CURIOSITY AND OPENNESS ARE CRUCIAL TO DEVELOPING TASTE, IN ART AND OTHER MATTERS, ACCORDING TO THIS STYLISH ART COLLECTOR.
Meet arts patron Trickie Lopa, interior designer C. Mark Wilson, and entrepreneur Karen santos, who are inspiring excitement and making waves in their respective industries.
Later this month, the latest edition of Art in the Park gets underway at the Jaime Velasquez Park in Makati. Billed as the country’s most significant affordable art fair, it’s a pet project of Trickie’s, one of the driving forces behind Philippine Art Events Incorporated, with her partners Dindin Araneta and Lisa Ongpin Periquet. In the past decade, this powerful trio has worked behind the scenes to influence the way we view, interact with, appreciate, and purchase art. Then, in a few months, the second edition of their latest baby, The Nonesuch: Fine Collectibles and Rarities, will take place, and before you know it, it’ll be time for the icing on the cake, Art Fair Philippines 2019. Can you imagine how things would be if Trickie had stayed in the fashion retail industry?
Before becoming a force in art circles, Trickie was involved in fashion, helping run Orange Juice (a division of Joanna Ongpin Duarte’s Big & Small Company) involved in clothing for children and pre-teens, “doing everything from design to running the stores,” she says. It was her life from 1998 to 2011; you could say fashion was her big first love.
A Management Economics graduate of the Ateneo de Manila University, Trickie’s initial plunge into the art world was in London, where her doctor husband Randy was doing his fellowship in the mid-1990s. “My interest was sparked by living there,” she says, recalling those days with fondness. “I went on a year-long museum-visiting bender, and I also took short courses in art history at the Victoria and Albert Museum.” At around the same time she met Lisa—Joanna’s sister—who also happened to be living in London. Perhaps sensing Trickie’s growing obsession with art, Lisa invited her to join the Museum Foundation of the Philippines, an offer which Trickie considered when she returned to Manila.
During her stint as the board secretary, Trickie helped dream up Art in the Park. “We needed to raise funds, and the fundraising activities were always concerts. I said ‘I’ll be damned if I have to sell another ticket,’” she recalls, laughing. “We needed a project for the second anniversary of the Salcedo Market, which the Museum Foundation set up, and so that whole thing happened.” While all of this was going on, Trickie was still in fashion retail, but she had begun to realize something: “The art scene was the hobby, the main job was Orange Juice; and now, the hobby was becoming the job.”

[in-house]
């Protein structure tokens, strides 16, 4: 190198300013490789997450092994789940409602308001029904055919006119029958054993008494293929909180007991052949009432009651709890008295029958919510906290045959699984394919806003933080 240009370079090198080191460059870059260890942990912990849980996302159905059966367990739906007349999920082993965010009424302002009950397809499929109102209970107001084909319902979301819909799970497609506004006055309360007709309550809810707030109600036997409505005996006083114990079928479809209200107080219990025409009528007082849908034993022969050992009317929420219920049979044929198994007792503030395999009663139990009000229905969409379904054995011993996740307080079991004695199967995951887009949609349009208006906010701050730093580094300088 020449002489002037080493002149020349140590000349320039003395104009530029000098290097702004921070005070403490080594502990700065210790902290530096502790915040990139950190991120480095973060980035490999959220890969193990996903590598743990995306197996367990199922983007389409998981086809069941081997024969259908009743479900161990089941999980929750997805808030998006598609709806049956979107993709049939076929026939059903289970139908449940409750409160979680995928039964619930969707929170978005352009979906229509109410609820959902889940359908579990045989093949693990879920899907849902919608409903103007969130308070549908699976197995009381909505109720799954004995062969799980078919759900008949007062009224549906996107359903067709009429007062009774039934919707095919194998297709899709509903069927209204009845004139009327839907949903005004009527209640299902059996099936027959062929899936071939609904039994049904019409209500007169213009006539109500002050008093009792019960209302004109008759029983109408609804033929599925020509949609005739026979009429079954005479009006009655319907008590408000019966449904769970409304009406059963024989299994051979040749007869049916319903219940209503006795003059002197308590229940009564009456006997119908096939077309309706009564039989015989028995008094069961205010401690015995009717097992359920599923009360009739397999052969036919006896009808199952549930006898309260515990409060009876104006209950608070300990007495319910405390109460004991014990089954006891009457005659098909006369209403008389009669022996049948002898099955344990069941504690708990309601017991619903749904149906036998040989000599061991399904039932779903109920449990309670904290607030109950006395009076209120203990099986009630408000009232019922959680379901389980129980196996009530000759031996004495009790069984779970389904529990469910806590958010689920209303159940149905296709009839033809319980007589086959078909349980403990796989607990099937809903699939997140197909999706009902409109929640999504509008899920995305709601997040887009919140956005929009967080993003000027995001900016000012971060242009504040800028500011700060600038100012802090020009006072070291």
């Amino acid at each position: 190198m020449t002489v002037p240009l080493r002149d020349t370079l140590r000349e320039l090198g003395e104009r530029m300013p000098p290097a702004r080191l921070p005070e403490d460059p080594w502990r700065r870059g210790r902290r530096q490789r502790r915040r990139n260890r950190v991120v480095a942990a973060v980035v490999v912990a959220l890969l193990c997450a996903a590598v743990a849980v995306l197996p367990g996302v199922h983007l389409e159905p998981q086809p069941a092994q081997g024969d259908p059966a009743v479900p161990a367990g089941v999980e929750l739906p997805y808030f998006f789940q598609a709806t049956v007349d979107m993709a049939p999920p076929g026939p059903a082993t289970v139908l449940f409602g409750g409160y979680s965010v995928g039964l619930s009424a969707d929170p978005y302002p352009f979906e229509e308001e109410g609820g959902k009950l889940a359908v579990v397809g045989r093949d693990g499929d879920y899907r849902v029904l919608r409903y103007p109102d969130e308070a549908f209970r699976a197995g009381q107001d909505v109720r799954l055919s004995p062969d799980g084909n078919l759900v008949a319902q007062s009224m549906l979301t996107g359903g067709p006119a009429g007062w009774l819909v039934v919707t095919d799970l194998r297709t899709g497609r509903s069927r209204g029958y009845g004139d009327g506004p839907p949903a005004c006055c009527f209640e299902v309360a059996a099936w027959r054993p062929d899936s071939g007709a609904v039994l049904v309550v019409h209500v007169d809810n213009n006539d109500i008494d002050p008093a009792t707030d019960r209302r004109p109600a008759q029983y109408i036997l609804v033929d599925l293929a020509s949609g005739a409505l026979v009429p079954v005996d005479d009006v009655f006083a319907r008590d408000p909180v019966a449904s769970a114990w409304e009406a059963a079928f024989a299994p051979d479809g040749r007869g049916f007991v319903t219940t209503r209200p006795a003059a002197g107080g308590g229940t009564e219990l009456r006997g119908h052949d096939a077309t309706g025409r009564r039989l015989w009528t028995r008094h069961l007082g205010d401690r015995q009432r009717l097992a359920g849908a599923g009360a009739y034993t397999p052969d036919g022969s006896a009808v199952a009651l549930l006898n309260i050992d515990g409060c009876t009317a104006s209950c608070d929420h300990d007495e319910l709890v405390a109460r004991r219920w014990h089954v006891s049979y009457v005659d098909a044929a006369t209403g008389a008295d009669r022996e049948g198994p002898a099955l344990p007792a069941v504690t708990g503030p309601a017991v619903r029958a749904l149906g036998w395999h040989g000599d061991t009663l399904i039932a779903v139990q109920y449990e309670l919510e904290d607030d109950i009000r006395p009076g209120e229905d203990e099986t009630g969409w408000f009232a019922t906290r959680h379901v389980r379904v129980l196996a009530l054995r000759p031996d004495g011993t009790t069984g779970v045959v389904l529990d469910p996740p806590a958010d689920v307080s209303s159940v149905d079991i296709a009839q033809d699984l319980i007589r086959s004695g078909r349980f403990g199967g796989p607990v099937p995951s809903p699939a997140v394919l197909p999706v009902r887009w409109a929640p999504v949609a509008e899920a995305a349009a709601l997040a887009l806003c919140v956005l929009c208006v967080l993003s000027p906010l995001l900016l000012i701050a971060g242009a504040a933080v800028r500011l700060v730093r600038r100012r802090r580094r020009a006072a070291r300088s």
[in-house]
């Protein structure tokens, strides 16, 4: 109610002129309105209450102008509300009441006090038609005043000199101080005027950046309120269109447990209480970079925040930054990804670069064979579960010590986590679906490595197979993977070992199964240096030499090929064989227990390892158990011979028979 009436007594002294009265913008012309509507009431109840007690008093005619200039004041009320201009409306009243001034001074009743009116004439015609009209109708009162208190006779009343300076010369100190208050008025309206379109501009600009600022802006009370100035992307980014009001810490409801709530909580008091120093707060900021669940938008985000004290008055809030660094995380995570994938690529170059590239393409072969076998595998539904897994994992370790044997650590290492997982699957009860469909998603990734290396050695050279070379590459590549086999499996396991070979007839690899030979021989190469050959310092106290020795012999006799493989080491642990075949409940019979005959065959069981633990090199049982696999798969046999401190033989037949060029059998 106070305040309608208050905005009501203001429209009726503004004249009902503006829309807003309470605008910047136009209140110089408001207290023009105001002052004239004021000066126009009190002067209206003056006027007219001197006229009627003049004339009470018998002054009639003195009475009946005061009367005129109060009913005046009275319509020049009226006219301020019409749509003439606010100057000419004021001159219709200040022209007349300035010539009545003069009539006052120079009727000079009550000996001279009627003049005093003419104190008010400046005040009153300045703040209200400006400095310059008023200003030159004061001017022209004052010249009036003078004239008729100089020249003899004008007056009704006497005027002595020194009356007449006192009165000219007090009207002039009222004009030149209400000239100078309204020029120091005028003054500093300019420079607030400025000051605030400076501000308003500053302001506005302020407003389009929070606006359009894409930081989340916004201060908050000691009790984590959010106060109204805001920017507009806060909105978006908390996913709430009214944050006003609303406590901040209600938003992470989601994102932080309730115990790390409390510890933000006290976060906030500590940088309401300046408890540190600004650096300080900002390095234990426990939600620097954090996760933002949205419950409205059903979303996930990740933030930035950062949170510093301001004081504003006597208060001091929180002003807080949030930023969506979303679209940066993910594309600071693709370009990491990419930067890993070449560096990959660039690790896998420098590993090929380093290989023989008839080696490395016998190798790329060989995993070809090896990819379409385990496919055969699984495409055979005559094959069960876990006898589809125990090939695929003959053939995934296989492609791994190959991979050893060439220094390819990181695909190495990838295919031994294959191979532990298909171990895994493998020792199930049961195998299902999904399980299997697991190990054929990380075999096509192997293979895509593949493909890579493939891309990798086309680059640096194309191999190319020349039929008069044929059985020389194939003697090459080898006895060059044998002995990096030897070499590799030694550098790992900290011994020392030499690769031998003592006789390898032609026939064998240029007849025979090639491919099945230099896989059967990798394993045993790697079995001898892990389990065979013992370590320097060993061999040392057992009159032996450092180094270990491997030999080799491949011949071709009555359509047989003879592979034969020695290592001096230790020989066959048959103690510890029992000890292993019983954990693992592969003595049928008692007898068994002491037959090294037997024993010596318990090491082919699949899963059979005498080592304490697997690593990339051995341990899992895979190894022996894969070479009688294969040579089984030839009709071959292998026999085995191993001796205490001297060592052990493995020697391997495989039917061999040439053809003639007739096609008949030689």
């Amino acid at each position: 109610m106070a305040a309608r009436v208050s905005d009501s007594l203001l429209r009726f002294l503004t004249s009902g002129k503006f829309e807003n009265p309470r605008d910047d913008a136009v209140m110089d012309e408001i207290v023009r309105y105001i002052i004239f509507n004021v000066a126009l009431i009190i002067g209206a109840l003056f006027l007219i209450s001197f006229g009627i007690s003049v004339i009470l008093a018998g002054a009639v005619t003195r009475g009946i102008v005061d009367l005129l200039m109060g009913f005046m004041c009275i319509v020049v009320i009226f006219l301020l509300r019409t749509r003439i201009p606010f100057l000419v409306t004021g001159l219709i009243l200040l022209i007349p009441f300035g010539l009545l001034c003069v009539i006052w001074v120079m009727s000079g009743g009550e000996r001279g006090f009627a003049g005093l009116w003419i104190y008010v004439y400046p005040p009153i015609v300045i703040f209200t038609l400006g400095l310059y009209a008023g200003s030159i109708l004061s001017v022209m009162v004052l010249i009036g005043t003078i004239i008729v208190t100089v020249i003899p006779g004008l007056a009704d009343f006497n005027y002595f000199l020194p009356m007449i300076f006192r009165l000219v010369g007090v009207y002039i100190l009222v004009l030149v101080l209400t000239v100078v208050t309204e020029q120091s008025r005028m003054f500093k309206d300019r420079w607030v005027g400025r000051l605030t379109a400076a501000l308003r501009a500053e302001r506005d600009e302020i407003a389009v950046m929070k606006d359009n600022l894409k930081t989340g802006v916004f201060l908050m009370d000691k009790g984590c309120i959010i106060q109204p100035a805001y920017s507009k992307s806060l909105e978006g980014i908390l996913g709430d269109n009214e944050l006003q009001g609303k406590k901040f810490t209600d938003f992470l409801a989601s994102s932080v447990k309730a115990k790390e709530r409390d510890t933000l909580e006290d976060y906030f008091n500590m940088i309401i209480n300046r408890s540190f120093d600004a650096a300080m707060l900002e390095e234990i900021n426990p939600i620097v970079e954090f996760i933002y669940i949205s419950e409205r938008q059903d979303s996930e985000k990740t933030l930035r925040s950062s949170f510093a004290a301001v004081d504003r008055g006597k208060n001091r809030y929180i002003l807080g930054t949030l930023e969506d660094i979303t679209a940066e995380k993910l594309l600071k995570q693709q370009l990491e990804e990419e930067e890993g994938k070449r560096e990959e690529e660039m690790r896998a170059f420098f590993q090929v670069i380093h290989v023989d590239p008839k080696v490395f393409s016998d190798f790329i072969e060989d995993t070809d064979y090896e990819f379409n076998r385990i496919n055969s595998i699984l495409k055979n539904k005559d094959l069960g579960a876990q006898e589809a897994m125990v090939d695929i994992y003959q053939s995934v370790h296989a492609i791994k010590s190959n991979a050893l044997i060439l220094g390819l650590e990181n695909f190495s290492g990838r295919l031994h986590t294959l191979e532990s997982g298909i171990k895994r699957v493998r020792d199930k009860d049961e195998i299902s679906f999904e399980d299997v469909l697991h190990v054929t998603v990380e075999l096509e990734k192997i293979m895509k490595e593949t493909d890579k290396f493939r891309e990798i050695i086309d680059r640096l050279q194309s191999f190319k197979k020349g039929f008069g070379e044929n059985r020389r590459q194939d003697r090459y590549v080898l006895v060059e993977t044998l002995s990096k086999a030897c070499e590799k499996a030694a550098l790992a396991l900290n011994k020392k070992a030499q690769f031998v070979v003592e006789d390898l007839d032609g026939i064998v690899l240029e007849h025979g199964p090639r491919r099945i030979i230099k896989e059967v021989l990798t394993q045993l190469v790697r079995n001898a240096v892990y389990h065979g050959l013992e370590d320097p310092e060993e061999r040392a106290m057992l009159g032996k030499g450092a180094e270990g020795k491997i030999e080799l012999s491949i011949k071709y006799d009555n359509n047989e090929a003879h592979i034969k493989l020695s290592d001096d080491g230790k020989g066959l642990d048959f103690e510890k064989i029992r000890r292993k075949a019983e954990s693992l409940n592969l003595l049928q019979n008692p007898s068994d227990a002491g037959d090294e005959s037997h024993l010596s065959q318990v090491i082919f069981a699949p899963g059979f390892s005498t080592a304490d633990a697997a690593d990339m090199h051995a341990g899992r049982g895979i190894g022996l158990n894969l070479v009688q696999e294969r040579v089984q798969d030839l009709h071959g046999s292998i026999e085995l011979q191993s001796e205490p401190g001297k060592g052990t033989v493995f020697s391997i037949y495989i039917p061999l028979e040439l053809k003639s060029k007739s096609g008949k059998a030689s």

The dust would start to settle on her constant battle with her priorities in 2011, when the Big & Small Company was sold. There was a year-long transition period where she stayed on as a consultant to the new owners; during this time that she co-founded Philippine Art Events, and started planning for the inaugural Art Fair Philippines. A highly stressful time, it was, in the end, highly rewarding.
Six editions later, Art Fair Philippines still sets the bar for local art events and remains highly challenging to produce, Trickie says, taking at least 10 months to conceptualize and prepare for. her group’s latest, the Nonesuch, might not be on the same scale, but Trickie believes there’s a lot of potential. Moving away from contemporary art to focus on native crafts and art forms, the Nonesuch reawakened a latent interest of hers. “I’ve always been interested in tribal art. The reason I decided not to pursue it is that I didn’t know where to turn for scholarship on particular types of Philippine art. I wasn’t knowledgeable enough to start collecting seriously. Early in my collecting days, I was exposed to the contemporary art scene, and it was easier to get into that in depth. Because of Art in the Park, I got to know the artists, I got to know the galleries. It was easy to talk to an artist, get to know what his art is all about.”
By organizing the Nonesuch, Trickie learned that a similar vein could be tapped, from a separate circle. “It’s a different cast of characters. I realized that there is so much knowledge available. So I started looking, got exposed to it more, and I got interested in tribal art again.”
Even after about a dozen years of serious collecting, Trickie says she’s still learning. Asked about how she develops her eye, she says, “One must always possess curiosity and openness—to new places, new experiences, new people—in order to keep elevating one’s senses. The most curious people turn out the most engaging, they don’t get stuck in their comfort zones, and thus, become ever more interesting.” Continuing this train of thought, she quotes the famous art collector, Charles Saatchi. “‘The more you like art, the more art you like.’ So the more you see things, the more you train your eye.”